reviews

  • Tricycle Community 0 comments

    Book Reviews Paid Member

    Cleansing the Doors of Perception The Religious Significance of Entheogenic Plants and Chemicals Huston Smith Tarcher/Putnam: New York, 2000 173 pp.; $22.95 (hardcover) Allan Hunt-Badiner At eighty-one, Huston Smith is one of the most respected authorities on world religions. He has devoted his life to the study of Christianity, Islam, Judaism, Buddhism, Confucianism, and Hinduism. He says he believes in all of them. So it may come as a surprise to some that an issue of great fascination to him over the last forty years of his life has been the spiritual use of drugs. Smith says that, given his age, he may have thought and written more on this subject than anyone else alive. He professes total agreement with Aldous Huxley’s opinion that “nothing is more important than the role mind-altering plants and chemicals have played in human history.” More »
  • Tricycle Community 0 comments

    Sorrow Mountain Paid Member

    Ani Pachen was born in 1933, the daughter of a powerful local chieftain in the great, wild expanses of eastern Tibet. Soon after her twenty-first birthday, as the Chinese invasion thundered through her countryside, Pachen's father died, leaving her in charge of her family and the freedom fighters he commanded. Overnight, she became one of the few female leaders of the resistance movement until she, her family, and hundreds of her kinsmen and neighbors were finally captured and imprisoned. For more than twenty years she endured relentless torture, enforced labor, and near starvation in Chinese work camps. But Pachen's legacy of grit and defiance, as well as her single-minded devotion to the Buddha's teachings, helped her survive, and, ultimately, to escape to India, where she ordained as a nun and met His Holiness the Dalai Lama. More »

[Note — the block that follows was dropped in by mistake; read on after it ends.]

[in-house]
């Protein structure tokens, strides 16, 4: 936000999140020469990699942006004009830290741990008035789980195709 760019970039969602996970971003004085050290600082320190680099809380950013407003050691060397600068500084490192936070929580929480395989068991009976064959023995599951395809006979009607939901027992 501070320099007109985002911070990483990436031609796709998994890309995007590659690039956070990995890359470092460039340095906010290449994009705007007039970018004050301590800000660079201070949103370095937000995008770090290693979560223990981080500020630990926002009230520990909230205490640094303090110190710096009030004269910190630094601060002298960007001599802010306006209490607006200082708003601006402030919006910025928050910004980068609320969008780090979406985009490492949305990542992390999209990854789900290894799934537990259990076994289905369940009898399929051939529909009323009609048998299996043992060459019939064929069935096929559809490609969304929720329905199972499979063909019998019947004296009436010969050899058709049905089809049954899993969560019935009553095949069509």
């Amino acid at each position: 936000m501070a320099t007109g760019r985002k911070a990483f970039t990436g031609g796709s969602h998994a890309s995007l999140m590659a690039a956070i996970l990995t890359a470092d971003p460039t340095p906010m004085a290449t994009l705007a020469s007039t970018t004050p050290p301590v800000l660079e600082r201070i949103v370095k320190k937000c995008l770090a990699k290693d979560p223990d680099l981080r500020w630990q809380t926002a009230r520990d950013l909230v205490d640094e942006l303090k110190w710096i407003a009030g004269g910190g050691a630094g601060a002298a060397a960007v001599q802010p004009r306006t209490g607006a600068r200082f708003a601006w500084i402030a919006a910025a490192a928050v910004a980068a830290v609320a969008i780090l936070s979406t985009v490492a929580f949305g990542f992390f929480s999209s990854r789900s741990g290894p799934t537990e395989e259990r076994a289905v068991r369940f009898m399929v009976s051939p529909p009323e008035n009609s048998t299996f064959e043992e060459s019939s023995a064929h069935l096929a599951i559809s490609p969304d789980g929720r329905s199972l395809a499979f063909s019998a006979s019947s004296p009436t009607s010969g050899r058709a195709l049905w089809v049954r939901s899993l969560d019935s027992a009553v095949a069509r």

• Tricycle Community 0 comments

    Summer Reading: some recommendations Paid Member

    Wes Nisker author of Buddha's Nature: A Practical Guide to Discovering Your Place in the Cosmos (Bantam Doubleday Dell Publications, 2000) I'm reading Seven Life Lessons of Chaos: Spiritual Wisdom from the Science of Change, by John Briggs and F. David Peat (Harper Perennial Library, 2000), as well as a novel called Moonlight on the Avenue of Faith, by Gina Barkhordar Nahai (Washington Square Press, 2000), and a memoir, A Heartbreaking Work of Staggering Genius, by Dave Eggers (Simon & Schuster, 2000). As for Buddhist books, I'm continually dipping into The Words of My Perfect Teacher, by Patrul Rinpoche (Shambhala Publications, 1998). Dr. Mark Epstein author of Going to Pieces without Falling Apart (Broadway Books, 1998) More »
  • Tricycle Community 0 comments

    Book Reviews Paid Member

    � More »
  • Tricycle Community 0 comments

    Books Paid Member

    WHAT SHOULD I READ? Marital Arts: A Review of The Tale of the Incomparable Prince Tulku ThondupEdited by Harold TalbottShambhala Publications: Boston, 1996.383 pp., $35 (cloth).John Giorno More »
  • Tricycle Community 0 comments

    Books in Brief Paid Member

    Burton Watson, an occasional professor at Columbia University and a regular resident of Japan, is a prolific and masterful translator of Chinese and Japanese. His earliest works appeared in the sixties and were translations of Chinese classics, ranging from the Records of the Grand Historian of China (Columbia University Press, 1961) to The Complete Works of Chuang Tzu (Columbia University Press: 1968). But in addition to translations of histories, prose, and Taoist texts, there are at least half a dozen publications of Watson's translations of Chinese and Japanese poetry, all of which remain in print. More »